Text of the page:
U.S. CitiesCity-Data Forum Index
Go Back   City-Data Forum > U.S. Forums > Pennsylvania > Pittsburgh
 [Register]
Please register to participate in our discussions with 1.5 million other members - it's free and quick! Some forums can only be seen by registered members. After you create your account, you'll be able to customize options and access all our 15,000 new posts/day with fewer ads.
Jump to a detailed profile or search
site with Google Custom Search

Search Forums  (Advanced)
Business Search - 14 Million verified businesses
Search for:  near: 
Reply Start New Thread
 
Unread 01-29-2010, 11:18 AM
 
Location: Pittsburgh
11,743 posts, read 8,452,295 times
Reputation: 17080
Default Pittsburgh Water and Sewer Insurance

I got my PWSA bill yesterday, and there was a letter inside stating that from now on, $5 will be added into each month's bill to pay for sewer line insurance. There was also an opt-out form included. Anybody else get this? On one hand, it sounds like a good idea, but one the other, that it's something you have to opt-out of rather than opt-into feels kind of shady.
Reply With Quote Quick reply to this message

 
Unread 01-29-2010, 11:25 AM
 
Location: Pittsburgh, PA
479 posts, read 520,654 times
Reputation: 214
I got the same thing - I'm hoping someone can chime in and explain it.
Reply With Quote Quick reply to this message
 
Unread 01-29-2010, 11:33 AM
 
Location: Swisshelm Park
413 posts, read 362,681 times
Reputation: 212
There is an announcement about it in the PWSA December newsletter, so it appears to be legitimate. http://www.pgh2o.com/docs/newsletter...Newsletter.pdf
Reply With Quote Quick reply to this message
 
Unread 01-29-2010, 11:54 AM
 
Location: Pittsburgh, PA
1,300 posts, read 1,104,393 times
Reputation: 759
Yeah that surprised me as well. Though, I've been meaning to look into a plan for that (I've received some offers from Columbia Gas and other vendors in the past) so I guess it's a good thing for me. $5/mo. for coverage of the outdoor sewer and water lines is, I think, better than any other offer I've seen, does anyone know if we can do better?
Reply With Quote Quick reply to this message
 
Unread 01-29-2010, 11:57 AM
 
40 posts, read 53,503 times
Reputation: 19
Pittsburgh City Councilman Dowd explained this recently at a Morningside Area Citizens Council meeting. The infrastructure in this city is old and crumbling, and sewer line failure is very common. It can cost $10,000-$20,000 to replace the line from your house to the main and many Pittsburghers have a difficult time coming up with that kind of money on short notice. This program means that PWSA customers will no longer have to pay that expense if they are in the program.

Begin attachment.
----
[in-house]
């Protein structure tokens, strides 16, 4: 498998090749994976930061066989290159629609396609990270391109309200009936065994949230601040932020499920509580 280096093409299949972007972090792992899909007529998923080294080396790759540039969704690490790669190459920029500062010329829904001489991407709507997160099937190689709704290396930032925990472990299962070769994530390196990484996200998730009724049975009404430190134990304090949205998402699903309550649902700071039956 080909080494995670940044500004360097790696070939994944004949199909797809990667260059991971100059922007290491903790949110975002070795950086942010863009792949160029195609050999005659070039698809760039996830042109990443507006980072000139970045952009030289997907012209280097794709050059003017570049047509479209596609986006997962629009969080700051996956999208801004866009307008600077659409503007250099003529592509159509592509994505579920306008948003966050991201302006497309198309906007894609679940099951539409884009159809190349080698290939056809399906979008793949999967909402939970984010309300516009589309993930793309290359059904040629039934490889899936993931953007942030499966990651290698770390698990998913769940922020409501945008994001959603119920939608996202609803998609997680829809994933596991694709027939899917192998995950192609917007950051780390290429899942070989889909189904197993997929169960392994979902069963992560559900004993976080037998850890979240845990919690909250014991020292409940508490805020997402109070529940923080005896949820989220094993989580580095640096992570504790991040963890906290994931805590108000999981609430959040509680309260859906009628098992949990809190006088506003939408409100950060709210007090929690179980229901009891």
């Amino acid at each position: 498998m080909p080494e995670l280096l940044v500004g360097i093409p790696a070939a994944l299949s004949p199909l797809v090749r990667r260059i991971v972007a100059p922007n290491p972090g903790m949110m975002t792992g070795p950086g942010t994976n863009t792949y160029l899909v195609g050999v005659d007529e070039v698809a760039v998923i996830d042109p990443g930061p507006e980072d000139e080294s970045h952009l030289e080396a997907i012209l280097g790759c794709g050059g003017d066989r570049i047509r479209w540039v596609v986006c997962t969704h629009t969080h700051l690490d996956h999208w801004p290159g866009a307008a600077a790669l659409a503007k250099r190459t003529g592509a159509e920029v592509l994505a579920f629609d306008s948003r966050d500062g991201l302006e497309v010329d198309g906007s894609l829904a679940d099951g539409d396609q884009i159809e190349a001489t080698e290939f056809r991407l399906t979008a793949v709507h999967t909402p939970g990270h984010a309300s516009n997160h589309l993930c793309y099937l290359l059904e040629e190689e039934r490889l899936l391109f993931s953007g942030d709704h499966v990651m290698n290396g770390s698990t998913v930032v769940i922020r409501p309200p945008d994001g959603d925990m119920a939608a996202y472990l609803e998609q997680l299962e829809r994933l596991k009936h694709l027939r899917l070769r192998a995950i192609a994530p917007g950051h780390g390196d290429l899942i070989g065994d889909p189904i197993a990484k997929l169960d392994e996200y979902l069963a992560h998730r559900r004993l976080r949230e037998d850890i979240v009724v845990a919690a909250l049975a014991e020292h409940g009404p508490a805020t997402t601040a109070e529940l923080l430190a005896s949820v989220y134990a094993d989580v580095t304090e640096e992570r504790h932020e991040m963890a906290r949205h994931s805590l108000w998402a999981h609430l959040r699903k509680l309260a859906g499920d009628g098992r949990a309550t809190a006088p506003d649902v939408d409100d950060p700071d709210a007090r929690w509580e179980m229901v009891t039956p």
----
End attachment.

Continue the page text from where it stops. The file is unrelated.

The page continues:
It started as an opt-in program, but hardly anyone did so since no one seems to actually read their bill. So in order for the program to pay for itself PWSA had to make it opt-out.
Reply With Quote Quick reply to this message
 
Unread 01-29-2010, 12:07 PM
 
Location: Pittsburgh
11,743 posts, read 8,452,295 times
Reputation: 17080
Quote:
Originally Posted by Tinare View Post
Yeah that surprised me as well. Though, I've been meaning to look into a plan for that (I've received some offers from Columbia Gas and other vendors in the past) so I guess it's a good thing for me. $5/mo. for coverage of the outdoor sewer and water lines is, I think, better than any other offer I've seen, does anyone know if we can do better?
That's kind of what I was wondering--is this a good price? Is this company reputable? That sort of thing.
Reply With Quote Quick reply to this message
 
Unread 01-29-2010, 12:10 PM
 
Location: Just East of the Southern Portion of the Western Part of PA
1,031 posts, read 1,756,143 times
Reputation: 971
I had to replace my sewer pipe from the downstairs toilet the whole way to the street. 2 days and $15,000 later 'til the bad stuff was flowin' downhill again.

My house was on the more expensive side because I had to dig up my concrete floor in the basement and my front yard is around 50 feet from the street.